Horse Species Symposium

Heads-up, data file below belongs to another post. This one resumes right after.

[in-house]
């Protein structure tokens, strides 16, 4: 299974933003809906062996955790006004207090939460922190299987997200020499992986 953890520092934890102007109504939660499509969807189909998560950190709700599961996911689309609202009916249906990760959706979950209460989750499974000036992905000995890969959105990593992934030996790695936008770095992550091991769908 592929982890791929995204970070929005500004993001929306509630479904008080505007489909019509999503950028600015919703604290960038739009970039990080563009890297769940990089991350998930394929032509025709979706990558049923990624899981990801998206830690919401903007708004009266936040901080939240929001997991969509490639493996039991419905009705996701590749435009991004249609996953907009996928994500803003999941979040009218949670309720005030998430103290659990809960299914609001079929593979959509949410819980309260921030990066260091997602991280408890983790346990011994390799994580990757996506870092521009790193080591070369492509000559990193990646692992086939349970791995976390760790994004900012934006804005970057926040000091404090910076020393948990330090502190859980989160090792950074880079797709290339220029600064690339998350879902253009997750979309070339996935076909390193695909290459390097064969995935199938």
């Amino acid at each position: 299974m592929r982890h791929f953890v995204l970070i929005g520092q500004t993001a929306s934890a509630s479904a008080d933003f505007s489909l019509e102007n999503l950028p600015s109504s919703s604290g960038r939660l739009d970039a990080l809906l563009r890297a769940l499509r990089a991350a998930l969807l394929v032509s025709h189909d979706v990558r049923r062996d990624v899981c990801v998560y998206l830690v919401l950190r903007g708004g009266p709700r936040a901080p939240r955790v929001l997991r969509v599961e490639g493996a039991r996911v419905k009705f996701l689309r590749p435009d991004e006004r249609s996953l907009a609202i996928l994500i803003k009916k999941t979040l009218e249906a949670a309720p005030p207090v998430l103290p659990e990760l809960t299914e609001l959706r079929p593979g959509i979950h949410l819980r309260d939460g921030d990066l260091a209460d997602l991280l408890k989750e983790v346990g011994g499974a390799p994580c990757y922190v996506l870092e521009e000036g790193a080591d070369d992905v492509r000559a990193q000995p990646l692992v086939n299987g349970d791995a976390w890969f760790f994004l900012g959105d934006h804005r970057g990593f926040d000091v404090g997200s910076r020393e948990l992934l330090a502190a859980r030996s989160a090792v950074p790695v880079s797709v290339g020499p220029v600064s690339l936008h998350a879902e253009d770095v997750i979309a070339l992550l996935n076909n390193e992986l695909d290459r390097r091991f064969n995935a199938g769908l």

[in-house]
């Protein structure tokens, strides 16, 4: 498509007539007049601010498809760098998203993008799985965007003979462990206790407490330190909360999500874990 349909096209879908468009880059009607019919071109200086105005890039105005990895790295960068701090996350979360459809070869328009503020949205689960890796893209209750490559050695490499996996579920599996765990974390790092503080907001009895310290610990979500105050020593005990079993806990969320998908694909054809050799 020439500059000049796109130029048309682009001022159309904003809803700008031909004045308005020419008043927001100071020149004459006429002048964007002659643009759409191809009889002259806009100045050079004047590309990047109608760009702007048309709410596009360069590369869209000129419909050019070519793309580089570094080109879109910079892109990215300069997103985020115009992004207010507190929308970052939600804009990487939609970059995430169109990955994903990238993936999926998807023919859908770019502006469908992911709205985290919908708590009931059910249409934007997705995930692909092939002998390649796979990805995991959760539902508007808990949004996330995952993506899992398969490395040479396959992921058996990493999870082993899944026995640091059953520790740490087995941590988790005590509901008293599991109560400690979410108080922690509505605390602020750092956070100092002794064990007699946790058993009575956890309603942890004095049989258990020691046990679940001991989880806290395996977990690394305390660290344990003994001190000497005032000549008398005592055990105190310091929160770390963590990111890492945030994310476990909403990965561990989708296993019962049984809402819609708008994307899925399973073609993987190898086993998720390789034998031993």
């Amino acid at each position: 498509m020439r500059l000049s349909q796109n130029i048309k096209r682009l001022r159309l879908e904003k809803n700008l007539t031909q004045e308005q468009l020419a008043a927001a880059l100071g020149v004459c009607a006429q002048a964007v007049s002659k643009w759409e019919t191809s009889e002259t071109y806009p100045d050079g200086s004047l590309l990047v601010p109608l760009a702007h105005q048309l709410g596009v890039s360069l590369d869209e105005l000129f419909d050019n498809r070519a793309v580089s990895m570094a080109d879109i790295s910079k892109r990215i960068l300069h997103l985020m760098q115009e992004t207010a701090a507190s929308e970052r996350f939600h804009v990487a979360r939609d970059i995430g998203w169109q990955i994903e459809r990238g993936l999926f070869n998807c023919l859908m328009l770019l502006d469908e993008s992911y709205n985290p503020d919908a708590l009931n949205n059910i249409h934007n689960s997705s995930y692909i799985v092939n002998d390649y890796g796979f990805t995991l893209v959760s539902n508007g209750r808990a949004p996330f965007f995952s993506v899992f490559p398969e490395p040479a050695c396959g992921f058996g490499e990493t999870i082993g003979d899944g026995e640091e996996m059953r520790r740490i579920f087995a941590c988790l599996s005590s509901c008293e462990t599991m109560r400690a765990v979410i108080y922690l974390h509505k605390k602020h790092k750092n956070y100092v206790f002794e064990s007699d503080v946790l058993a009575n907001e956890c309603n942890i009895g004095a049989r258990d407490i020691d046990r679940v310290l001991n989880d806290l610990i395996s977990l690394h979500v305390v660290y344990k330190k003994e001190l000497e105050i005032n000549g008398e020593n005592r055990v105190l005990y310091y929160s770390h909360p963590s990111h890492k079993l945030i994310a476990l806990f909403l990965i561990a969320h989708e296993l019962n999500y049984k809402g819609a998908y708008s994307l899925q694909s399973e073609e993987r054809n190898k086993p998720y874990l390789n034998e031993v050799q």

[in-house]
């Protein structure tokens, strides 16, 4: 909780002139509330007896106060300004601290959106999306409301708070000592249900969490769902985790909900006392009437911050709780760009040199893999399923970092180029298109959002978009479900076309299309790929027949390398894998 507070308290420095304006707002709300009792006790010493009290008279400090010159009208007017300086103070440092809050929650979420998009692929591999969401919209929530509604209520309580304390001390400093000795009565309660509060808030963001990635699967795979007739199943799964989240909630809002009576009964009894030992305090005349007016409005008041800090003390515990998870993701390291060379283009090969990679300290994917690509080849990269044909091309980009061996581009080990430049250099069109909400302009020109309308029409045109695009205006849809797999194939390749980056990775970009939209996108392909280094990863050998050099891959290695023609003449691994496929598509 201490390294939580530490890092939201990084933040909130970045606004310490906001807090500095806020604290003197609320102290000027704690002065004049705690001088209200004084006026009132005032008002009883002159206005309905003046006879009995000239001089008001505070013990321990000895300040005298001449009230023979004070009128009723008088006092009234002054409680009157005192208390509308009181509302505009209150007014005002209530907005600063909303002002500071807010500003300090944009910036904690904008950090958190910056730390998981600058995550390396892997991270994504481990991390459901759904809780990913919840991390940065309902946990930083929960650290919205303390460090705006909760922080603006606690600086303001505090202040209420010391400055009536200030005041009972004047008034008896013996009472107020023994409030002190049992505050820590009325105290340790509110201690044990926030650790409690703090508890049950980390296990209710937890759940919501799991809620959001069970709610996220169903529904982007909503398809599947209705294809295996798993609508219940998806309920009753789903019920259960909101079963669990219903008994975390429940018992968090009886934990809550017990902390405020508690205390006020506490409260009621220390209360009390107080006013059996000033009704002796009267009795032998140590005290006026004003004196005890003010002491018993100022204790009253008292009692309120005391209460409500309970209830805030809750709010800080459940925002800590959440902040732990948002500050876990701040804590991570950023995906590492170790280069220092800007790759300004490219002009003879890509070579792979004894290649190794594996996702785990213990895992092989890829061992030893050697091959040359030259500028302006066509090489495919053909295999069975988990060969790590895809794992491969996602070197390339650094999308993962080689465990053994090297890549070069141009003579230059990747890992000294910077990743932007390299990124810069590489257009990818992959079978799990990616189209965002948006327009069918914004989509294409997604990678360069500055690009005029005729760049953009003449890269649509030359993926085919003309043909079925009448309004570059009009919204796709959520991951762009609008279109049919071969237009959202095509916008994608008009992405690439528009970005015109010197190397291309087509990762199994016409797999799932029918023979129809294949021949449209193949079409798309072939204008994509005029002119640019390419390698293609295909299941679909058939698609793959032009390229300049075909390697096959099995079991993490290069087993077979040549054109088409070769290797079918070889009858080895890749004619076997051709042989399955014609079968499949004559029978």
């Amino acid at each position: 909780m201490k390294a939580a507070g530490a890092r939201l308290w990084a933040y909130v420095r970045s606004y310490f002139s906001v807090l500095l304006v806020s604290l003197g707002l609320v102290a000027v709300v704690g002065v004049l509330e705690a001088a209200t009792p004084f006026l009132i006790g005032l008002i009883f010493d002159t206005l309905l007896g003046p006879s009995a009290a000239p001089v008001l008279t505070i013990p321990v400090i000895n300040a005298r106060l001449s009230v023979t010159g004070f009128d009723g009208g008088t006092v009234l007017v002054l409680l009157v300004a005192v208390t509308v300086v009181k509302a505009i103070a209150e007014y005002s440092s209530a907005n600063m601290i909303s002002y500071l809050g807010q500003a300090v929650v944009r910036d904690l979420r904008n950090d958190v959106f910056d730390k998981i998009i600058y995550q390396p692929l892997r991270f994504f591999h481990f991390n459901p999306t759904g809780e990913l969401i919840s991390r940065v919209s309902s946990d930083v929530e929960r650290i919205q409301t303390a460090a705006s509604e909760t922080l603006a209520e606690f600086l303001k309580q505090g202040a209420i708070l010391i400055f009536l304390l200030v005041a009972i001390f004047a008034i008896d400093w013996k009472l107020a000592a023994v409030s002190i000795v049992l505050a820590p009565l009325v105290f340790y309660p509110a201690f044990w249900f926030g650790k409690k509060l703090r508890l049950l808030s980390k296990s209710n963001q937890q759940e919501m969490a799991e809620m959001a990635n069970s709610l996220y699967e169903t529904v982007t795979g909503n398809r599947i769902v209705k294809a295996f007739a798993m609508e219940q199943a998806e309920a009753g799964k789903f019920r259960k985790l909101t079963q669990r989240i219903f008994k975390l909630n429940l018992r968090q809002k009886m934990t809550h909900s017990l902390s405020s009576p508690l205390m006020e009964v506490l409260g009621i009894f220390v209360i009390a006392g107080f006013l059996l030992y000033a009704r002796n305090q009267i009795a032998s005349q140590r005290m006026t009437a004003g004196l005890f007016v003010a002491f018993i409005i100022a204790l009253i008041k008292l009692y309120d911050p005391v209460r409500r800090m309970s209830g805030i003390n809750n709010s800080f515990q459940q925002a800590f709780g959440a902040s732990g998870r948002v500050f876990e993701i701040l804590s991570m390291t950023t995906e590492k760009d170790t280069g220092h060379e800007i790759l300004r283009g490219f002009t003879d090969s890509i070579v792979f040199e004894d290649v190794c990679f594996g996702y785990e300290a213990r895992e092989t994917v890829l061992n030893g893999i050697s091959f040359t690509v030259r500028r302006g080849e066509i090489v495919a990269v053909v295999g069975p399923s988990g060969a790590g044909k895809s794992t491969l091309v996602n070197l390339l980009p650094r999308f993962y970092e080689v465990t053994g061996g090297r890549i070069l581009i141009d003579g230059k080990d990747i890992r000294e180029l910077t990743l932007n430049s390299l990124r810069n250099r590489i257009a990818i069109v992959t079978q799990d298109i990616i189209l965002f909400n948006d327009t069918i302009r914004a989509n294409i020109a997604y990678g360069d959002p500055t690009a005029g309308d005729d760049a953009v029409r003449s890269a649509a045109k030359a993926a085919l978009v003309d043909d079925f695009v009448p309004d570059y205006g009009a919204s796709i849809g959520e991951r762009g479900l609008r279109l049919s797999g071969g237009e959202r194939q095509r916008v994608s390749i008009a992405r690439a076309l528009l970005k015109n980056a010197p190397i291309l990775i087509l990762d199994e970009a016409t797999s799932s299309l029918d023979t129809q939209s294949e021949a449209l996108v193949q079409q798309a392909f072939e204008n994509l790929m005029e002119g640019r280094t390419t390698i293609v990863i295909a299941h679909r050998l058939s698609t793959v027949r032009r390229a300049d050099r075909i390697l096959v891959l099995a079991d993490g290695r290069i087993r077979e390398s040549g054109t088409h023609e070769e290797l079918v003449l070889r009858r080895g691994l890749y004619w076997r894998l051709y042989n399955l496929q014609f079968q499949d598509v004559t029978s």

Hypoxic conditions encountered at high altitudes result in potential adaptations such as increased hematocrit, hemoglobin, and muscle mitochondrial function. However, living at high altitudes is not practical for many equine athletes. Unfortunately, many trainers have resorted to administering erythropoietin to stimulate red cell production or a large dose of cobalt which reportedly has a hypoxic-inducing effect. Both practices can result in serious health complications (including death) and are typically banned, with a testing threshold of 25 ppb for serum cobalt. Results from Spartan Equine Research confirmed that oral supplementation with 60X the 2007 NRC recommendation of cobalt resulted in serum concentration of 4.7 ppb – far below the testing threshold. These results suggest injectable cobalt, not dietary, is the source of concern. A means of inducing hypoxic effects in humans without living at altitude involves a “tent” covering a bed in which low oxygen concentrations are maintained while sleeping. Similar low-oxygen stalls have been designed for horses. Recent Spartan Equine Research failed to detect any improvement in racing performance in Thoroughbreds housed in such stalls. Challenges not experienced with human athletes were encountered relating to humidity and gases associated with urination and defecation within the airtight chamber – rendering such stalls of limited practicality and safety.